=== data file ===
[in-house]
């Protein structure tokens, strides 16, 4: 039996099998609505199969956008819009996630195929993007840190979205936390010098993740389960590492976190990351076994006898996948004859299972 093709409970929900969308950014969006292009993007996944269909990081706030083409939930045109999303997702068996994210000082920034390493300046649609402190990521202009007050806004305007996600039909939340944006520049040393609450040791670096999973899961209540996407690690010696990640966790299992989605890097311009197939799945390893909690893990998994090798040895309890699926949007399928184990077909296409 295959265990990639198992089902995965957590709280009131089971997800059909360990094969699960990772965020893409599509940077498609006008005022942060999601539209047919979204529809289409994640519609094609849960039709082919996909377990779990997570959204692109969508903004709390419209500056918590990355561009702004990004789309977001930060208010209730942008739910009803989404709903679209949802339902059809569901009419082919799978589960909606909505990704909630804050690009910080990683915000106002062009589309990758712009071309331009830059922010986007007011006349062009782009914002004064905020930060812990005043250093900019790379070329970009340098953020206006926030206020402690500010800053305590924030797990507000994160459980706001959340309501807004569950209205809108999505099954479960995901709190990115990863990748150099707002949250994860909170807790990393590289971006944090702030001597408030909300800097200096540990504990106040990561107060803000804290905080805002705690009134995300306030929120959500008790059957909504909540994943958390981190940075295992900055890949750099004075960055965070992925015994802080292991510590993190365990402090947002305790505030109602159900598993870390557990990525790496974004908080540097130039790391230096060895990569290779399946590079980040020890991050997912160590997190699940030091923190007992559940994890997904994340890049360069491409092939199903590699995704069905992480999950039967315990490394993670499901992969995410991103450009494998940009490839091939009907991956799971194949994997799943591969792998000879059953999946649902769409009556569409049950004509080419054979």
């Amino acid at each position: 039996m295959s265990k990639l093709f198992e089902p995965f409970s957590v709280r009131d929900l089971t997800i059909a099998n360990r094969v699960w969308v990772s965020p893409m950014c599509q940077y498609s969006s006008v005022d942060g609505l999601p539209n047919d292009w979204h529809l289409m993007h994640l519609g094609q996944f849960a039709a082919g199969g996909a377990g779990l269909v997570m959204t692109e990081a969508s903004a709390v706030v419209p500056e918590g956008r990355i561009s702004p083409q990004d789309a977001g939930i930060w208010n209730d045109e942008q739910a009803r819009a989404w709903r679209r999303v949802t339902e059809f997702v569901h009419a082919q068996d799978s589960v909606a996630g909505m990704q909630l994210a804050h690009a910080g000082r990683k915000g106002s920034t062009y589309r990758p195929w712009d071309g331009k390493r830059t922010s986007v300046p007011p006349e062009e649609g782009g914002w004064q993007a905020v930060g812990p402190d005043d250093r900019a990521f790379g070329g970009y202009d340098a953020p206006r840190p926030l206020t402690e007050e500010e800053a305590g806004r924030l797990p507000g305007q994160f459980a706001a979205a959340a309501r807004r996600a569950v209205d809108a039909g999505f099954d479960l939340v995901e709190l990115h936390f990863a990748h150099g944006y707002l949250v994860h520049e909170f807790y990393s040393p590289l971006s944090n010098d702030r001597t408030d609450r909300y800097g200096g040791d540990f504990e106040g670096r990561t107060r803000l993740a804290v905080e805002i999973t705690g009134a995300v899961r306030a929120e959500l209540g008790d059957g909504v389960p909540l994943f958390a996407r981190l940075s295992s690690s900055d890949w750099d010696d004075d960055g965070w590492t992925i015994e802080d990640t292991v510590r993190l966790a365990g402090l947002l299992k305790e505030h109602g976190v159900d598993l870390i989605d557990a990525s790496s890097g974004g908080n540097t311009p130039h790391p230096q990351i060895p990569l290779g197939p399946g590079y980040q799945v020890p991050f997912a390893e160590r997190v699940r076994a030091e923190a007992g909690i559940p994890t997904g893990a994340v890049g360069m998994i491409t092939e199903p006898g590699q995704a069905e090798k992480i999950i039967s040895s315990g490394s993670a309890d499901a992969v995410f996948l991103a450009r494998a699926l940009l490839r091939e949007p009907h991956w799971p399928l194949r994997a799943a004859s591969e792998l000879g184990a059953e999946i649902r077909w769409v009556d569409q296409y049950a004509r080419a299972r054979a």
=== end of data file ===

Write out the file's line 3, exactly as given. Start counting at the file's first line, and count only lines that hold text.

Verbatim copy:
């Amino acid at each position: 039996m295959s265990k990639l093709f198992e089902p995965f409970s957590v709280r009131d929900l089971t997800i059909a099998n360990r094969v699960w969308v990772s965020p893409m950014c599509q940077y498609s969006s006008v005022d942060g609505l999601p539209n047919d292009w979204h529809l289409m993007h994640l519609g094609q996944f849960a039709a082919g199969g996909a377990g779990l269909v997570m959204t692109e990081a969508s903004a709390v706030v419209p500056e918590g956008r990355i561009s702004p083409q990004d789309a977001g939930i930060w208010n209730d045109e942008q739910a009803r819009a989404w709903r679209r999303v949802t339902e059809f997702v569901h009419a082919q068996d799978s589960v909606a996630g909505m990704q909630l994210a804050h690009a910080g000082r990683k915000g106002s920034t062009y589309r990758p195929w712009d071309g331009k390493r830059t922010s986007v300046p007011p006349e062009e649609g782009g914002w004064q993007a905020v930060g812990p402190d005043d250093r900019a990521f790379g070329g970009y202009d340098a953020p206006r840190p926030l206020t402690e007050e500010e800053a305590g806004r924030l797990p507000g305007q994160f459980a706001a979205a959340a309501r807004r996600a569950v209205d809108a039909g999505f099954d479960l939340v995901e709190l990115h936390f990863a990748h150099g944006y707002l949250v994860h520049e909170f807790y990393s040393p590289l971006s944090n010098d702030r001597t408030d609450r909300y800097g200096g040791d540990f504990e106040g670096r990561t107060r803000l993740a804290v905080e805002i999973t705690g009134a995300v899961r306030a929120e959500l209540g008790d059957g909504v389960p909540l994943f958390a996407r981190l940075s295992s690690s900055d890949w750099d010696d004075d960055g965070w590492t992925i015994e802080d990640t292991v510590r993190l966790a365990g402090l947002l299992k305790e505030h109602g976190v159900d598993l870390i989605d557990a990525s790496s890097g974004g908080n540097t311009p130039h790391p230096q990351i060895p990569l290779g197939p399946g590079y980040q799945v020890p991050f997912a390893e160590r997190v699940r076994a030091e923190a007992g909690i559940p994890t997904g893990a994340v890049g360069m998994i491409t092939e199903p006898g590699q995704a069905e090798k992480i999950i039967s040895s315990g490394s993670a309890d499901a992969v995410f996948l991103a450009r494998a699926l940009l490839r091939e949007p009907h991956w799971p399928l194949r994997a799943a004859s591969e792998l000879g184990a059953e999946i649902r077909w769409v009556d569409q296409y049950a004509r080419a299972r054979a």